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Police pay £380,000 to Manchester informants – enough for 25 nurses’ pay

Police informants were paid £379,015 in the year to April 2010 by Greater Manchester Police alone – enough to pay the salaries of 25 fully qualified nurses.

The revelation follows a freedom of information request but to really make sense of the sum the public needs more information.

How many successful prosecutions came as a direct result of information supplied by an informant? What are other forces spending on informants and who is being spied on?

Request Initiative has decided to investigate. We’ve sent out requests to the 43 constabularies of England and Wales requesting information on their payments to informants for 2011, 2010, 2006 and 2001.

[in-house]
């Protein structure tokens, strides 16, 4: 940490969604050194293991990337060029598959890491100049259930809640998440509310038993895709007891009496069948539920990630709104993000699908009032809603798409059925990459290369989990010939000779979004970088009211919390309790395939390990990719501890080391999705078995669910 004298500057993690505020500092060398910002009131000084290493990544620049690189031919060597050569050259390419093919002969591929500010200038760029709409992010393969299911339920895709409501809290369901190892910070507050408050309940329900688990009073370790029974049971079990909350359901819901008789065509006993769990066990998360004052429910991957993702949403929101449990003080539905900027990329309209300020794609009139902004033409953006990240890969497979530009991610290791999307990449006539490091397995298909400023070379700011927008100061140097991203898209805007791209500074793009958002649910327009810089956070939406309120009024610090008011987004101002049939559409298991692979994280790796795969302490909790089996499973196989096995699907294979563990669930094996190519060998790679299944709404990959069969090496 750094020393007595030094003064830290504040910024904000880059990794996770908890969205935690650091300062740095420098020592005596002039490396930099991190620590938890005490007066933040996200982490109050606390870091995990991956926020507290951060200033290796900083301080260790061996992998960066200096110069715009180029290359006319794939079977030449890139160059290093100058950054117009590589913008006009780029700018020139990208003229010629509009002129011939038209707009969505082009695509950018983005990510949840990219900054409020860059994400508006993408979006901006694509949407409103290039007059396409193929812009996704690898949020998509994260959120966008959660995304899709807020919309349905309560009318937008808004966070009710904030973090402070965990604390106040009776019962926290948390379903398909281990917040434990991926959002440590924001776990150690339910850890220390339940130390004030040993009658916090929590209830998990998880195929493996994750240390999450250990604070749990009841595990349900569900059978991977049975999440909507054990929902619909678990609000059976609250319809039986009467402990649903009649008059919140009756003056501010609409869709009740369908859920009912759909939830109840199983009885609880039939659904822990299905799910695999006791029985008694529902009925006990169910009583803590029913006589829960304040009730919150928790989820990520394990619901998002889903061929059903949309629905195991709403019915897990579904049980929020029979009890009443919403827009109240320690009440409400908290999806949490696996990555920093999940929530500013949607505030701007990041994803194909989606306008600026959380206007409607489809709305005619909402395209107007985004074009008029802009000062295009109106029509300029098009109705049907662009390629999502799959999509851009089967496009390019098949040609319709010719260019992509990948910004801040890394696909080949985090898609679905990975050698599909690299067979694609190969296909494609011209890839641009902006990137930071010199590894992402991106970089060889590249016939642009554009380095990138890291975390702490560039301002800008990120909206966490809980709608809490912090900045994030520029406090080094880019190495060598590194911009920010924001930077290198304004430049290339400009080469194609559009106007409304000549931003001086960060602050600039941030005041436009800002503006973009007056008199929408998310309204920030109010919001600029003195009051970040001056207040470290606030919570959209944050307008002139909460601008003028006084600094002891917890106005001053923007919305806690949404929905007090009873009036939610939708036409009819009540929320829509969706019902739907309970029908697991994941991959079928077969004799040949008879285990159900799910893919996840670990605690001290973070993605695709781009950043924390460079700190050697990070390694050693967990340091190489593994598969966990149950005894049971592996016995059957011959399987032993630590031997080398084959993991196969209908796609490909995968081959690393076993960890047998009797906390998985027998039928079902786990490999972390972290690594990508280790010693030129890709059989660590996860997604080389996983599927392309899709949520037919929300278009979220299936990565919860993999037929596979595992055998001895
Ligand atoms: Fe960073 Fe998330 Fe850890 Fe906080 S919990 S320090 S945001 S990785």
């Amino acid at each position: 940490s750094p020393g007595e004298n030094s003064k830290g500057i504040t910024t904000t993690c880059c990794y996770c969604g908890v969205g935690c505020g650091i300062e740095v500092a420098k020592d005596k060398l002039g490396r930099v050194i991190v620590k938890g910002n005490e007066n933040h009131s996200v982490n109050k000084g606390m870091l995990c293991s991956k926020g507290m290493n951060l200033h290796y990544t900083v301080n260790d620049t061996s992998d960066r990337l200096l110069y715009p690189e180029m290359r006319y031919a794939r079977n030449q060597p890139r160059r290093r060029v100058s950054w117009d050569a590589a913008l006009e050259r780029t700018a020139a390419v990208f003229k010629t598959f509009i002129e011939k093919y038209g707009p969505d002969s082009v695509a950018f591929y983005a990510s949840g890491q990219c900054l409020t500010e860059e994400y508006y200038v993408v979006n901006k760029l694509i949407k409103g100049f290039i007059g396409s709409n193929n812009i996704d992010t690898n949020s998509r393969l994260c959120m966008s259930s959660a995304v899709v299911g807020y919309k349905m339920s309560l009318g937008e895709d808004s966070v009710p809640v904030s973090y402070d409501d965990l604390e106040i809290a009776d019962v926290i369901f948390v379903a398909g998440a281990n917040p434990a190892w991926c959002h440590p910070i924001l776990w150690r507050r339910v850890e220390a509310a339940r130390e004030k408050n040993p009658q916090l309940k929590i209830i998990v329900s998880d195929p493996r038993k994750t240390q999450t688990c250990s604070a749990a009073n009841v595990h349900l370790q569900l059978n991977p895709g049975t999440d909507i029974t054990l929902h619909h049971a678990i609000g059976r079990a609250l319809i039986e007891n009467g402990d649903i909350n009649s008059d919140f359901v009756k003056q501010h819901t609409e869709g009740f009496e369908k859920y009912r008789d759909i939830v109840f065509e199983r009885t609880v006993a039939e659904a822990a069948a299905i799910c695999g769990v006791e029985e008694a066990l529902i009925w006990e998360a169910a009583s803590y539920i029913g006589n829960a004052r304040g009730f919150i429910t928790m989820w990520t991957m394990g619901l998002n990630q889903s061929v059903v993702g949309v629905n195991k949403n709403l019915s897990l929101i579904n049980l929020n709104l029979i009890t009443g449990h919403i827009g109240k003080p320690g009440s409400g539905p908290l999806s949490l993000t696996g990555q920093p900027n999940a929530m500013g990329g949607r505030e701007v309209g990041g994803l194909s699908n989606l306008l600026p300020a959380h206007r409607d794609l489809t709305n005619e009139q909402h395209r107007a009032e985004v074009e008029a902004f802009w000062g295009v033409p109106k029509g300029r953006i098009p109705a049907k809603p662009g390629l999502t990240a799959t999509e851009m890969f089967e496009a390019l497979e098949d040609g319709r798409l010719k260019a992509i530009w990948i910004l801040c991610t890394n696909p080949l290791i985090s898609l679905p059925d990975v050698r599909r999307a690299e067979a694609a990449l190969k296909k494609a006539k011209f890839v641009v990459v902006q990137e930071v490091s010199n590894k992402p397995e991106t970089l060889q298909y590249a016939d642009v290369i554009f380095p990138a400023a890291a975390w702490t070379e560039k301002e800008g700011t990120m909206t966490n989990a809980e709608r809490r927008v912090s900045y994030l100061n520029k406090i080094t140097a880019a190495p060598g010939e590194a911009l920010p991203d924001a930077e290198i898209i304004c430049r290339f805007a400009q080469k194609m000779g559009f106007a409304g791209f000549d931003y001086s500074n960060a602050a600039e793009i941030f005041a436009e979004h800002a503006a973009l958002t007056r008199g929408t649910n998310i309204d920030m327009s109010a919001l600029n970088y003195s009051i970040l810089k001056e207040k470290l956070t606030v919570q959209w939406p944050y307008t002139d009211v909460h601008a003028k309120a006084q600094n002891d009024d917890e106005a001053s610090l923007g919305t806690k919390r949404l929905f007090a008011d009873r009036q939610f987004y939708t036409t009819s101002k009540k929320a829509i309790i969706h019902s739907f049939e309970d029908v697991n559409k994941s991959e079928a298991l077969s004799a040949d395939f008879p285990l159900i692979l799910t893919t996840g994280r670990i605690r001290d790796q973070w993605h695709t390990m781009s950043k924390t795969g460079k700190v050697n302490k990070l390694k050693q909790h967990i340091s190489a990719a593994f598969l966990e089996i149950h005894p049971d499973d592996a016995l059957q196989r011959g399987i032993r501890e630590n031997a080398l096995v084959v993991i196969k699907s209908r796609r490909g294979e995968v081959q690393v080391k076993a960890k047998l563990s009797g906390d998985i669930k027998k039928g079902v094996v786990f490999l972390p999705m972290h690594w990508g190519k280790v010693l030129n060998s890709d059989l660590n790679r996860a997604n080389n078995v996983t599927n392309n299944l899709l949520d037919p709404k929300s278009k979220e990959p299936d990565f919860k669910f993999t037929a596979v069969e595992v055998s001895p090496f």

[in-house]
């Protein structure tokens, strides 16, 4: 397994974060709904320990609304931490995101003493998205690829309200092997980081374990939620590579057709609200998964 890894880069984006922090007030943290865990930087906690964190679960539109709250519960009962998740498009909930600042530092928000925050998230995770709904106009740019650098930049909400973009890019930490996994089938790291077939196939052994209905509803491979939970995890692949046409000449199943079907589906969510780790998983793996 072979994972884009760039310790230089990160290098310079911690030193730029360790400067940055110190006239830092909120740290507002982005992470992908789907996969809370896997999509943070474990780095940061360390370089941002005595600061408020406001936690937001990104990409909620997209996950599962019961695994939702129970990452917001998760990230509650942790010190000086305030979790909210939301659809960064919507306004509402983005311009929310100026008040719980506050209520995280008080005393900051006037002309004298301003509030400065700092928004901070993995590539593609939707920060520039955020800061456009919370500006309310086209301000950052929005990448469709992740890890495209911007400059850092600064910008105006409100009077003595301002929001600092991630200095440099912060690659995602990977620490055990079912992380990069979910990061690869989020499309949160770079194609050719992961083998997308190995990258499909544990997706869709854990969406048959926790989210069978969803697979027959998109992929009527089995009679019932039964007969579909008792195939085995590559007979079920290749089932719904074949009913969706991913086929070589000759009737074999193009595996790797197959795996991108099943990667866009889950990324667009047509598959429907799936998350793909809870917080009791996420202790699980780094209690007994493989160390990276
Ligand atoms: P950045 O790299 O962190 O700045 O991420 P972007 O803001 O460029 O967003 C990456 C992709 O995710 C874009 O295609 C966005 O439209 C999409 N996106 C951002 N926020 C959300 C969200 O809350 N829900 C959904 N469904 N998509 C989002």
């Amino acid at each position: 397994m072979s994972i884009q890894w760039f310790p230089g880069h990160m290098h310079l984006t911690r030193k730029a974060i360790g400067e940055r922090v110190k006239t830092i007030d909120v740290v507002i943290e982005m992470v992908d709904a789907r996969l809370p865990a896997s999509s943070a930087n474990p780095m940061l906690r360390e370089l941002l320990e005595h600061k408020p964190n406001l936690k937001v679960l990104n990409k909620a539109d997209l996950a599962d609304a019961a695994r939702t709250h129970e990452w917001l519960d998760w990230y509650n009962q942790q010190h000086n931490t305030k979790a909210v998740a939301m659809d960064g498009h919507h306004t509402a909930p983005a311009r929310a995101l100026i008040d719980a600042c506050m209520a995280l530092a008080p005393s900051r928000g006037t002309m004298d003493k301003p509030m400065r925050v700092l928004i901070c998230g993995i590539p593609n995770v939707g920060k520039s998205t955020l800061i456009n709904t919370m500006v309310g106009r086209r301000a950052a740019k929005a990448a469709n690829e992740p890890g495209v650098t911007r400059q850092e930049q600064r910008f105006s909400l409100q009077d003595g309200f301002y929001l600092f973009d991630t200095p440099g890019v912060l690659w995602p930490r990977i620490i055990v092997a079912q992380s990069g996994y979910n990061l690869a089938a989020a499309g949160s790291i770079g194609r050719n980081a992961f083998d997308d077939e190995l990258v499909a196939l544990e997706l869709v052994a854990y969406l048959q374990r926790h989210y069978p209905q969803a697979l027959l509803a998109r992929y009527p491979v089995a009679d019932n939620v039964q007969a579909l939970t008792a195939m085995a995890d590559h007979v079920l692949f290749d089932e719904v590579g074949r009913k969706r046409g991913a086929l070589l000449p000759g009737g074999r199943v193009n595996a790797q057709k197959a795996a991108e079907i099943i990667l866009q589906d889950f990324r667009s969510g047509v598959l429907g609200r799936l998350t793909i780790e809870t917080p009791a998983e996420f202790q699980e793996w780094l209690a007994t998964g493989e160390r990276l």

We’ve also asked for several details about the nature of the payments that we’ll elaborate on as the results come in.

Brendan Montague, executive director of Request, said: “During these times of austerity it is alarming to discover how much money one police force can spend in one year on informants.

“In the wake of the Mark Kennedy fiasco the public are rightly very concerned about what kind of information police forces are paying for? How much of taxpayers’ money is being wasted in infiltrating civil rights groups?”

Mark Kennedy went undercover for the police among environmental activists who were planning to occupy a power station, but “came out” and admitted he had intimate relationships with those he was spying upon. He then provided evidence that led to court cases collapsing and convictions being over-turned.

The original request was made through the What Do They Know? and news of the disclosure was tweeted by FoI Monkey, the “pro-disclosure primate”.

Greater Manchester Police said when releasing the information: “The informant system is one of the important tools at GMP’s disposal, which we use to glean information from the criminal fraternity.”



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